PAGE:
Why was this unhelpful? Because politicians and, I’m sorry to say, all too many news organizations immediately seized on the 2 million number and utterly misrepresented its meaning. For example, Representative Eric Cantor, the House majority leader, quickly posted this on his Twitter account: “Under Obamacare, millions of hardworking Americans will lose their jobs and those who keep them will see their hours and wages reduced.”
Not a word of this claim was true. The budget office report didn’t say that people will lose their jobs. It declared explicitly that the predicted fall in hours worked will come “almost entirely because workers will choose to supply less labor” (emphasis added). And as we’ve already seen, Mr. Elmendorf did his best the next day to explain that voluntary reductions in work hours are nothing like involuntary job loss.
“False claims” of this type are amazingly common in this era, a period in which anything goes. Krugman called the roll of the claims:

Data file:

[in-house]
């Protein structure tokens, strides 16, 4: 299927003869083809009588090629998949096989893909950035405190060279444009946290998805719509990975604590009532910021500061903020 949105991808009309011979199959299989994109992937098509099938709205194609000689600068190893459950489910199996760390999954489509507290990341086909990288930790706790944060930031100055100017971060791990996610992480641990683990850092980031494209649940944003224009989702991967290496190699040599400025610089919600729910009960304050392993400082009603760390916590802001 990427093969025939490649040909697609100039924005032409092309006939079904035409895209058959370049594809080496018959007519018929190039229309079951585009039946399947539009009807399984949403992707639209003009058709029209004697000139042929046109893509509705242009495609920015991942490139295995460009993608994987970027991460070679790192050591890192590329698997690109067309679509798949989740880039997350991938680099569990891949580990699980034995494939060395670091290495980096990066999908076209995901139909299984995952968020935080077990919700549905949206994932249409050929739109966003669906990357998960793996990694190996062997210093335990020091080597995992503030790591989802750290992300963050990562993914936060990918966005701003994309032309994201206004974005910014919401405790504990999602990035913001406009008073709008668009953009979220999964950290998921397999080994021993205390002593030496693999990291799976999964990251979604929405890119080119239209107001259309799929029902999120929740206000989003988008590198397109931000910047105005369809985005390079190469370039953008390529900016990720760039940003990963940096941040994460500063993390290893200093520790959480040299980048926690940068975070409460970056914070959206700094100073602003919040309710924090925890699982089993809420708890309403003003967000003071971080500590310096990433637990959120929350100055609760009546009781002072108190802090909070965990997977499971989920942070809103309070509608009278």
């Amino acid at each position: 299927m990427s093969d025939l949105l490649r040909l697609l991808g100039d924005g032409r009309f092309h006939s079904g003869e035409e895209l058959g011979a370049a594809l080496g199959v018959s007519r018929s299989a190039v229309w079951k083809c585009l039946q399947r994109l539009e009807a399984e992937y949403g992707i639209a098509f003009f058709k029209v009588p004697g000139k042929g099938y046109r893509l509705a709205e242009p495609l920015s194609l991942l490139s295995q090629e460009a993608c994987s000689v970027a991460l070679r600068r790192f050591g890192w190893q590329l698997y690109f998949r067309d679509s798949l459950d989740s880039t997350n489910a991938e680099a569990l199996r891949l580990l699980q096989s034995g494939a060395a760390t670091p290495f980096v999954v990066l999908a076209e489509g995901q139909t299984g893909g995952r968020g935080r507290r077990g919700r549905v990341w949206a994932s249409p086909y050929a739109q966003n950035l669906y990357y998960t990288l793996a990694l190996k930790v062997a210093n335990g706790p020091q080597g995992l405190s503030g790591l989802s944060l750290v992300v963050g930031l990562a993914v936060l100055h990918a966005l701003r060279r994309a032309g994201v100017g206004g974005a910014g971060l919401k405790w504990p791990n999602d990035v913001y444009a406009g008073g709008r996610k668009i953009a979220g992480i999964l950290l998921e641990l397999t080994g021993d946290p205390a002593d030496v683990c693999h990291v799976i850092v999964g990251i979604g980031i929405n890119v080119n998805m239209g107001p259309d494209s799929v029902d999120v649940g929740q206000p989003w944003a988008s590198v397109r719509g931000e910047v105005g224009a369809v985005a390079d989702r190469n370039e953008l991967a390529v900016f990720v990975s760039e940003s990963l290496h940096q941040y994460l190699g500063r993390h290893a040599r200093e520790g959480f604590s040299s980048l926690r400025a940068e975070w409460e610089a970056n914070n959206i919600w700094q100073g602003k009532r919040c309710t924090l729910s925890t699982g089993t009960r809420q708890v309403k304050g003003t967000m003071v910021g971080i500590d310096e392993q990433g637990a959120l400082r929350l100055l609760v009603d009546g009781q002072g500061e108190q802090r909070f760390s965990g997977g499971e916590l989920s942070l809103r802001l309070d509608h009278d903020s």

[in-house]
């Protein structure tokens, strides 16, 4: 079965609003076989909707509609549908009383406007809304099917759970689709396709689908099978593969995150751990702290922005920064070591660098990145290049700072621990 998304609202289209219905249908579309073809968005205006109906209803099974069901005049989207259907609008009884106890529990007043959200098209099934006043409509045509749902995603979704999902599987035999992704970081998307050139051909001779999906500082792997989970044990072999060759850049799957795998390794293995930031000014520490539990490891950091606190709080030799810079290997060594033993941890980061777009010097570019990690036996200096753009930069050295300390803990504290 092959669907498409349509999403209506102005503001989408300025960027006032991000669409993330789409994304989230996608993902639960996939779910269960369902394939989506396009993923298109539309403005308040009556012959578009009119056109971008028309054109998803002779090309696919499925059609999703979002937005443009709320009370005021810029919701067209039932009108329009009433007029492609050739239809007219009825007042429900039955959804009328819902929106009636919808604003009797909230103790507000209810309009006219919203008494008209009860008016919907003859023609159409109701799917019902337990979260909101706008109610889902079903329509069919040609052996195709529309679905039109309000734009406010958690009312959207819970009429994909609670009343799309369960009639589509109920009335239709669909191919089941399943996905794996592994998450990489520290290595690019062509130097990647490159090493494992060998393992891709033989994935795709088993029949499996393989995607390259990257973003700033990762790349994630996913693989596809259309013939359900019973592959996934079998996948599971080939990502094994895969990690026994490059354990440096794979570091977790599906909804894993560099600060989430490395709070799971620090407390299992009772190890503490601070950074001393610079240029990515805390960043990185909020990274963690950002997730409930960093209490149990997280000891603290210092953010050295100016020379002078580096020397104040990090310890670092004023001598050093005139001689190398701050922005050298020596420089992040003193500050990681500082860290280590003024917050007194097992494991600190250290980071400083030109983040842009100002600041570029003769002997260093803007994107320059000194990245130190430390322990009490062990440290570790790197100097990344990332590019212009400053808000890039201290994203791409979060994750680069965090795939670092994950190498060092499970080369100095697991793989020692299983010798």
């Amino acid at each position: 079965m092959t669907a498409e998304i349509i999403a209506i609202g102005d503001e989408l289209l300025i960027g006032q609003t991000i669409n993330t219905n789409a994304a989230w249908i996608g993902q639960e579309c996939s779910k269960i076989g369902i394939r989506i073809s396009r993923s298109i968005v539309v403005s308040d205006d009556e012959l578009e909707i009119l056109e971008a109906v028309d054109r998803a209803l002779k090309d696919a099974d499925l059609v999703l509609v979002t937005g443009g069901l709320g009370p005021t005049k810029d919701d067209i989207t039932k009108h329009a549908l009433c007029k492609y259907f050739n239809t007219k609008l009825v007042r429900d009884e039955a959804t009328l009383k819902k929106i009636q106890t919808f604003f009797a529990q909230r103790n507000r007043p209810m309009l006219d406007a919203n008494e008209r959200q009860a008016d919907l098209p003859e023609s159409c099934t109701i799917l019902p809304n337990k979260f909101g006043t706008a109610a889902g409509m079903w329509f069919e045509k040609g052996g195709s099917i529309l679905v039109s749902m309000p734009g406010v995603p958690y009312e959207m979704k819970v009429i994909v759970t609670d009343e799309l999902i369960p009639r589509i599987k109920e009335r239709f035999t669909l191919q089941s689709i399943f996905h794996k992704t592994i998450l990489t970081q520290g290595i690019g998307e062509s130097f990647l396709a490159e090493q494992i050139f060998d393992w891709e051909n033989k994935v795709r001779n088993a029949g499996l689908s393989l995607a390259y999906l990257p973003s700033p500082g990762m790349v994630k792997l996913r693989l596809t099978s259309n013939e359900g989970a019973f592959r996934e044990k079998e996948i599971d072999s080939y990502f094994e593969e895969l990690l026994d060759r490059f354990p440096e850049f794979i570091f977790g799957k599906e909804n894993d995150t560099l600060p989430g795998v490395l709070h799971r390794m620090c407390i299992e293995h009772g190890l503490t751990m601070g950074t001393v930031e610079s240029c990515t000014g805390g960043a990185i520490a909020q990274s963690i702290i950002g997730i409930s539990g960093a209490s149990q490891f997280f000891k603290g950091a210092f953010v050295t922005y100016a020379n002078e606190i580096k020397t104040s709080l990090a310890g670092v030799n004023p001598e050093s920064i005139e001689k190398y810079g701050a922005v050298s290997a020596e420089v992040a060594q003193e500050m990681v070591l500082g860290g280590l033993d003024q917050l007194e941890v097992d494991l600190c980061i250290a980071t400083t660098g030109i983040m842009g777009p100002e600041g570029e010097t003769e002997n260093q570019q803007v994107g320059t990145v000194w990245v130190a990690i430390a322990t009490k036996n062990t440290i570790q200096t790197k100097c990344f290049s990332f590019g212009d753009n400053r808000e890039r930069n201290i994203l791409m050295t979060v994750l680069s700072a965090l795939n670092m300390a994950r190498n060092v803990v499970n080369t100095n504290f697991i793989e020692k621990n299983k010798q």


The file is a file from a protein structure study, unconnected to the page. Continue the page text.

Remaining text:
KRUGMAN: So was Mr. Cantor being dishonest? Or was he just ignorant of the policy basics and unwilling to actually read the report before trumpeting his misrepresentation of what it said? It doesn’t matte—because even if it was ignorance, it was willful ignorance. Remember, the campaign against health reform has, at every stage, grabbed hold of any and every argument it could find against insuring the uninsured, with truth and logic never entering into the matter.In his previous column, Krugman had described one of those “supposed horror stories about ordinary Americans facing huge rate increases.” That story had “collapsed under scrutiny,” like others before it.
Think about it. We had the nonexistent death panels. We had false claims that the Affordable Care Act will cause the deficit to balloon. We had supposed horror stories about ordinary Americans facing huge rate increases, stories that collapsed under scrutiny. And now we have a fairly innocuous technical estimate misrepresented as a tale of massive economic damage.
As with Cantor’s bogus claim, so with that bogus story. It too had come from a high-ranking American pol.
We’ll look at that story tomorrow. For today, let’s consider two different aspects of Krugman’s column: